How to Win

In the last post, we talked about why this election is so important. Not only do we need each of you to make sure you get out and vote, but there are few other important things you can do to make sure that we come out on the winning side on November 6th.

  • If you have grown children, make sure they are registered to vote. Click here for a link you can send them.
  • If you have children away at college (or any family members who will be out of town on 11/6), click here to get them an absentee ballot.
  • Click here to double check your own voter details (polling place, election districts, etc.)
  • Put it in your calendar – now. Planning out the time you’re going to vote (i.e. before school, after school, after dinner, etc) makes it much more likely that it will happen.
  • Check out the list of NYSUT endorsed candidates (Don’t worry, we’ll send this out again – in a more condensed form – closer to Election Day)
  • Help get out the vote. SWRTA will be helping out with phone banks on Monday, October 15th from 3:00 to 7 pm. You can come right after your building meetings.

Not only are phone banks way less stressful and much more fun than you probably think, they are also incredibly effective:

In the Con-Con election, 60% of NYSUT members voted overall. That’s pretty impressive, since it’s about double the general population. But what’s really amazing is that number rose to 87% among members who were directly contacted!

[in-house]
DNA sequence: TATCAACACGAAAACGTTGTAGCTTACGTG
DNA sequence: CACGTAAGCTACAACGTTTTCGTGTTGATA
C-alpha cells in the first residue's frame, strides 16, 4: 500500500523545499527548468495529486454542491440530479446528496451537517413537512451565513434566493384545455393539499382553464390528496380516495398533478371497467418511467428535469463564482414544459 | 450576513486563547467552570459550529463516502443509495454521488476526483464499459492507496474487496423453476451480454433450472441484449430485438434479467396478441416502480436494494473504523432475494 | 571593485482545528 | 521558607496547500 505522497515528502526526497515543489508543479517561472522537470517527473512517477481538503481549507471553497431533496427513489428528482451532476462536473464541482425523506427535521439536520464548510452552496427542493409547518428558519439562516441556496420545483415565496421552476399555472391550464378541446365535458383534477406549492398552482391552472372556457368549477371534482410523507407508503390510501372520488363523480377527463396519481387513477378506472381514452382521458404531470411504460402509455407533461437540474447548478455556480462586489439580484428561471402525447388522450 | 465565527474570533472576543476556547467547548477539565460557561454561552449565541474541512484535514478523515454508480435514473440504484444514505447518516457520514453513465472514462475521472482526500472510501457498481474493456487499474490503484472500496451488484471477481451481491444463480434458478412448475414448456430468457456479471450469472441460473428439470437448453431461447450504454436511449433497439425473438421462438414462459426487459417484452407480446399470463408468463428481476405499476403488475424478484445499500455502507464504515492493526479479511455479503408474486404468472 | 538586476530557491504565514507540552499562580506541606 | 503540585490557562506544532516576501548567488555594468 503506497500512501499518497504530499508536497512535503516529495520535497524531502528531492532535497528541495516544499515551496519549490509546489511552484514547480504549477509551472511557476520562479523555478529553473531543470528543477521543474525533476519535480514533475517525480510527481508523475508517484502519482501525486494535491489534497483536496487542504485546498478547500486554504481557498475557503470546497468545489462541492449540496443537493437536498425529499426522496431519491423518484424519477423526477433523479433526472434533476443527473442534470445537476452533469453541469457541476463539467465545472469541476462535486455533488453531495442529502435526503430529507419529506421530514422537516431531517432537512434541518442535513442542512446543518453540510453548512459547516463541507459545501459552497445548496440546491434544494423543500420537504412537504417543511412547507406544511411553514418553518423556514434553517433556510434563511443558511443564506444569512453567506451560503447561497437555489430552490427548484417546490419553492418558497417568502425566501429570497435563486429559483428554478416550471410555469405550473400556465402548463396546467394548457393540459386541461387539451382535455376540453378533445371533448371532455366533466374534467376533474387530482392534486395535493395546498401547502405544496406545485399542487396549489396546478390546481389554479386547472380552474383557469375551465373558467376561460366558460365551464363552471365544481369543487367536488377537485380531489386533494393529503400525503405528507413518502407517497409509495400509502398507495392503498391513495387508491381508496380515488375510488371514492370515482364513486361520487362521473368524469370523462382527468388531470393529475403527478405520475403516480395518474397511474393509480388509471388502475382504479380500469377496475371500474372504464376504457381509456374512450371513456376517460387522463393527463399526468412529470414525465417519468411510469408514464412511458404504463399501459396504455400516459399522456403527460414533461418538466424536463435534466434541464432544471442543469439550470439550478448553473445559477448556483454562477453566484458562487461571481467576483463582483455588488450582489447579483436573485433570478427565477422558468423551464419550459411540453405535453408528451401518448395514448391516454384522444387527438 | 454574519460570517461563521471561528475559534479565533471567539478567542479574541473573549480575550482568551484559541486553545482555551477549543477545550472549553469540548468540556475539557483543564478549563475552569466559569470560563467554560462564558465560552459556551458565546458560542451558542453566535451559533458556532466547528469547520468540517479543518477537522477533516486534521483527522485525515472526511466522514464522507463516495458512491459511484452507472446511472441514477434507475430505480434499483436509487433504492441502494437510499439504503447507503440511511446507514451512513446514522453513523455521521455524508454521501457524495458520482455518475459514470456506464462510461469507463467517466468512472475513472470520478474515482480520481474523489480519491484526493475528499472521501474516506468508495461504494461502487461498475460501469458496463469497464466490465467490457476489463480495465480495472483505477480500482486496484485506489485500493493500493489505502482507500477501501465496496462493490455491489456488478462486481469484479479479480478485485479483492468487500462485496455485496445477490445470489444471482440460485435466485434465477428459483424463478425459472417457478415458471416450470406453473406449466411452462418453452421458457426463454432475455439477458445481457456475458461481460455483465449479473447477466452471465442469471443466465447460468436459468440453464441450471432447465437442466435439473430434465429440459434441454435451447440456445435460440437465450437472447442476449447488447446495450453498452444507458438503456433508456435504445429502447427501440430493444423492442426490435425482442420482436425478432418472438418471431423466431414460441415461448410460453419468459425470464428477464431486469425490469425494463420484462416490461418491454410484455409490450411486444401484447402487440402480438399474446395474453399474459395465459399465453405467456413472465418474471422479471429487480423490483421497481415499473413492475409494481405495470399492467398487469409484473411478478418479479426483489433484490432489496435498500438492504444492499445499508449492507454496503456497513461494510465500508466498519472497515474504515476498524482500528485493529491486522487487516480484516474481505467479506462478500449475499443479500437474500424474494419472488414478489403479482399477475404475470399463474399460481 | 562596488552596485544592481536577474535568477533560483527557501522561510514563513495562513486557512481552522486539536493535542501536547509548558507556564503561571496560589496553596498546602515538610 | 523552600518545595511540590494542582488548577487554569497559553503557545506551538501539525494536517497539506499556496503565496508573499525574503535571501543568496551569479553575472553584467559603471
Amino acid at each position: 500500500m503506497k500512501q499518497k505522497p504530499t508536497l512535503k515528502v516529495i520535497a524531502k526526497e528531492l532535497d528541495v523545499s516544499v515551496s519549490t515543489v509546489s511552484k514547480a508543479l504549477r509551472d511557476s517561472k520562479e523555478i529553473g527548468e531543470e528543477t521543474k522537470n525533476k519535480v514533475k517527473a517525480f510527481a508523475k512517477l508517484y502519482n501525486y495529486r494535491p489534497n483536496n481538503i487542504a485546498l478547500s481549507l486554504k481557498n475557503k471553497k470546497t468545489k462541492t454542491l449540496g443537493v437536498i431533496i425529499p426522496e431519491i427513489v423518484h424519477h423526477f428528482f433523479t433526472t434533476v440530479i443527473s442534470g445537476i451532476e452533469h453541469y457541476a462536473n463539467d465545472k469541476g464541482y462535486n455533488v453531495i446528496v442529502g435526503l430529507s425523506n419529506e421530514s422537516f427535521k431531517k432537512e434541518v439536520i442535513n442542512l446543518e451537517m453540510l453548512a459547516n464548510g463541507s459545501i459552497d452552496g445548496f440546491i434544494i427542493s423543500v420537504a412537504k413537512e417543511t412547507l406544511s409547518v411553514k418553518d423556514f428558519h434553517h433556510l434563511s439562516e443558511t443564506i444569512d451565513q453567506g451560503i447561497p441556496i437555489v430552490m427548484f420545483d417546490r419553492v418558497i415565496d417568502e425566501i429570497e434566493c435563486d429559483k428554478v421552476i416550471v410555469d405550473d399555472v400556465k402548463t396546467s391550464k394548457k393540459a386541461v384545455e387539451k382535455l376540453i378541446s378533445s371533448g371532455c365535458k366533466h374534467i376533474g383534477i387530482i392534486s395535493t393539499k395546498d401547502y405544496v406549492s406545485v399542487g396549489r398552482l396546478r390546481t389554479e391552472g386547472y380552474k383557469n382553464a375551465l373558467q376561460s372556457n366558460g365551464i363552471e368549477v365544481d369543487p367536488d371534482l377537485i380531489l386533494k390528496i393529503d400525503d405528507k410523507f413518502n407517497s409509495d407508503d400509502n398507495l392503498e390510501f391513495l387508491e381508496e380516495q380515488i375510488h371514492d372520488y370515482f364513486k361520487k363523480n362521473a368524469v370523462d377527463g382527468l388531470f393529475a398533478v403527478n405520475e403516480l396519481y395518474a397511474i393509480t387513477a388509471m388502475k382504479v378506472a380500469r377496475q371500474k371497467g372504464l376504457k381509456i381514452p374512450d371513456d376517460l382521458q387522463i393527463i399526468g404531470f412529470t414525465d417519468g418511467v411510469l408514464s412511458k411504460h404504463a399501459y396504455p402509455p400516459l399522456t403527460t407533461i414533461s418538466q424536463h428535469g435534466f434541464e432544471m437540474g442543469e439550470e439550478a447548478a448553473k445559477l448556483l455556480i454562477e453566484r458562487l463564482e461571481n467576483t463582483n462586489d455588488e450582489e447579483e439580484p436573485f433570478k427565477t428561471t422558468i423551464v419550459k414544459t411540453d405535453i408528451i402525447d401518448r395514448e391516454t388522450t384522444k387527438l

So please, click here to let us know that you’ll join us on the 15th . You can stay for as little or as long as you’re able.

2018 Phone Banks
RCFA Offices
223 Roanoke Ave, Riverhead

 

 

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Why This One Matters…

While every election is important, this year’s in particular will have a tremendous impact on public education here in New York. After putting up with years of broken promises, it actually looks like we have the opportunity to help put in place a number of legislators who share our values and will represent us and our students in Albany.

As just one example, last Spring a bill was before the Assembly and Senate that would have drastically changed APPR, allowing districts and unions to work together to create fair evaluation systems, rather than having to rely on invalid test scores and byzantine, state-approved rubrics. The Governor had announced plans to sign it, but it was blocked by a handful of Senators who were acting on their own agenda. Issues regarding charter schools, school funding, the tax cap, etc. have also failed to be addressed.

The APPR bill (as well as bills related to these other issues) will likely arise again and we want to make sure things go as they should.

It is critical that we have a very strong turnout to support NYSUT endorsed candidates. These are people who will help to make sure that the interests of public education are heard. It’s important to note that our endorsements include both incumbents and challengers and includes Independents, Republicans, and Democrats; what they have in common is that they share our values.

As you probably know, teachers tend to vote in slightly higher numbers compared to the general population. This is great, but it’s not enough. In addition to casting your own ballot, there are a few things you can do to help insure victory on November 6th. Click here for some ideas.

Some Good News

Political Action Works